Another problem Kopka faces is trying to improve the poor academic results which placed Mercer in very last place of the state’s 422 school districts rated by the DPI with its annual School Report Card scores.  It has also been well below the state and national averages with its ACT composite scores.

Preparing a 2018-19 School District budget will be another one of Kopka’s challenges. 



Sunday, July 14, 2019

Special Meeting


A special meeting of the Mercer School Board has been called for 3 p.m. Tuesday, July 16, to discuss the “District Administrator Status/capacity”. 

The Board apparently will try to temporarily fill the administrator position due to the illness of Administrator Erik Torkelson.  Although no official notice of Torkelson’s illness has been made public it is generally known that he had stroke resulting in some paralysis.

The Board will discuss filling the vacancy in a closed session.  It will then return to an open session to give a summary of what was discussed in the closed session and vote upon any action required.  It will also hold an open discussion on the “District Administrator position potential ‘Pro-Tempore’ path forward”.

The School Board presently consists of only three members:  Bob Davis, Jim Hannemann and Micki Pierce-Holmstrom.  It is expected to fill the two vacant Board seats at a 5 p.m. meeting on Tuesday, July 30.

Thursday, July 4, 2019

What Now?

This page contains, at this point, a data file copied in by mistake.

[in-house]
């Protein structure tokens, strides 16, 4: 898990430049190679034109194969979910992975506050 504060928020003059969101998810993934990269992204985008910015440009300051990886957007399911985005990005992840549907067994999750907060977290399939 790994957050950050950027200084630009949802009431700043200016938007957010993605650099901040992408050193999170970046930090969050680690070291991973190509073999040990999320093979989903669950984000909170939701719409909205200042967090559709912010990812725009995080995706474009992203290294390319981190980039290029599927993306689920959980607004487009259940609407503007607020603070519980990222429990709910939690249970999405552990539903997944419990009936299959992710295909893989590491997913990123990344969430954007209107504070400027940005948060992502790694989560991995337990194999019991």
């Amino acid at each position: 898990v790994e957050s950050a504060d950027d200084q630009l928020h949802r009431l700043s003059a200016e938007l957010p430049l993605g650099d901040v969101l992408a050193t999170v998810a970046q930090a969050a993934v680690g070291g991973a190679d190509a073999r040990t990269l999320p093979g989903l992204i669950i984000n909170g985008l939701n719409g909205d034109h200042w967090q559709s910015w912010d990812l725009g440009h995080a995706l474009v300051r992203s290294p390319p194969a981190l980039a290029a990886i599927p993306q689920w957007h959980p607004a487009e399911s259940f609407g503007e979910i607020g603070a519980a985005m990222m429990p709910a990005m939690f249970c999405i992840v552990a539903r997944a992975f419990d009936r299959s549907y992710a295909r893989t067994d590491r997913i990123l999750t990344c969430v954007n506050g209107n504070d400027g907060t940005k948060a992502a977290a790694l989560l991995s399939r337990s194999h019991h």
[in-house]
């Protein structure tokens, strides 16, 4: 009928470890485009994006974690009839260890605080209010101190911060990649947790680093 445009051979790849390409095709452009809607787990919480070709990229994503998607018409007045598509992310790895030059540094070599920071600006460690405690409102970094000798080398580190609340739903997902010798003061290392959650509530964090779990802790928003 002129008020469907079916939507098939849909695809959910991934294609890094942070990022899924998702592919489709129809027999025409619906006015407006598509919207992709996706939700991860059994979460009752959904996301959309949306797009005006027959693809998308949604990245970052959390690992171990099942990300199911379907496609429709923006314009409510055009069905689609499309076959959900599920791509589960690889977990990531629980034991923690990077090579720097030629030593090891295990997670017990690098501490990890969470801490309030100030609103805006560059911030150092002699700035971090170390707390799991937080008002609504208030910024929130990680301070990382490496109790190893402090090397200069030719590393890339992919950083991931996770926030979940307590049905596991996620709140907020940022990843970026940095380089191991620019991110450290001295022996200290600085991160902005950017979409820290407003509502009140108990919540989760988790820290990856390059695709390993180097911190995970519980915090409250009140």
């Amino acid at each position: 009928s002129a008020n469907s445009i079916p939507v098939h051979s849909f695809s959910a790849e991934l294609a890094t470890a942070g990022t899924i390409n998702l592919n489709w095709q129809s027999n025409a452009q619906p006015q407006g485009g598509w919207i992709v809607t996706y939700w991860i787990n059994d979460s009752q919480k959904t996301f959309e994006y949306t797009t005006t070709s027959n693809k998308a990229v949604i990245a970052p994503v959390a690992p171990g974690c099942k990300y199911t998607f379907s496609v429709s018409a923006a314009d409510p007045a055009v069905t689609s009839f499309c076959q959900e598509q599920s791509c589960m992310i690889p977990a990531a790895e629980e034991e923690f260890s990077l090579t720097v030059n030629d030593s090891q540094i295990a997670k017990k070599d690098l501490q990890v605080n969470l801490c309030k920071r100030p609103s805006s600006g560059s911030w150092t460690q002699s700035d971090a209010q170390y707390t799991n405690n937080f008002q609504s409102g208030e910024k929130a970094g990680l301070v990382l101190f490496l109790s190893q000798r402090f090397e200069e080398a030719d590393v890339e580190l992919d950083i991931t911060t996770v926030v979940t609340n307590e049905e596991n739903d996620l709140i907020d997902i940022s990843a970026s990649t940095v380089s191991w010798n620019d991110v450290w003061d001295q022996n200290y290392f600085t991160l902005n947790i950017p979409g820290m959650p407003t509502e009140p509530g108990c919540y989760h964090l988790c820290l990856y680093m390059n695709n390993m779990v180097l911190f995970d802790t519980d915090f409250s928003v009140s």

The Mercer School Board has approved a policy change which should allow it to fill two vacant Board seats.  Since its April meeting the Board has been limping along with only three members.  It lacked the necessary policy which would prescribe the method to fill vacancies.

The vacancies were created by the resignations Noel Brandt and Karl Anderson. 

An ad was prematurely placed in the Iron County Miner asking for interested parties to apply for the two vacant Board seats.  The problem was that a policy did not exist citing the qualifications for Board membership or the procedure for selecting from the candidates applying.

Two Mercer residents did apply – Rich Pegg, a retired attorney, and Sue Loth, a retired schoolteacher.   At its May meeting the Board agreed that it would honor their applications.  It has been suggested that the two candidates who lost out in the April School Board election should also be considered.  They are Christa Reinert, who narrowly lost her bid for reelection, and Paul Chaney.

The Board presently consist of Bob Davis and Jim Hannemann, both newly elected in the April election, and Micki Pierce-Holmstrom. 

School Board Policy 0142.5 “Filling a Board Vacancy” now reads: 

The vacancy shall be filled by the Board using the following procedure:

A.     The Board shall seek qualified and interested candidates from the community by posting a vacancy at the Town Hall, Associated Bank and Iron County Miner.

B.     All applicants are to submit a notice of their interest, in writing, to the District Office.

C.     The Board may interview all interested candidates to ascertain their qualifications.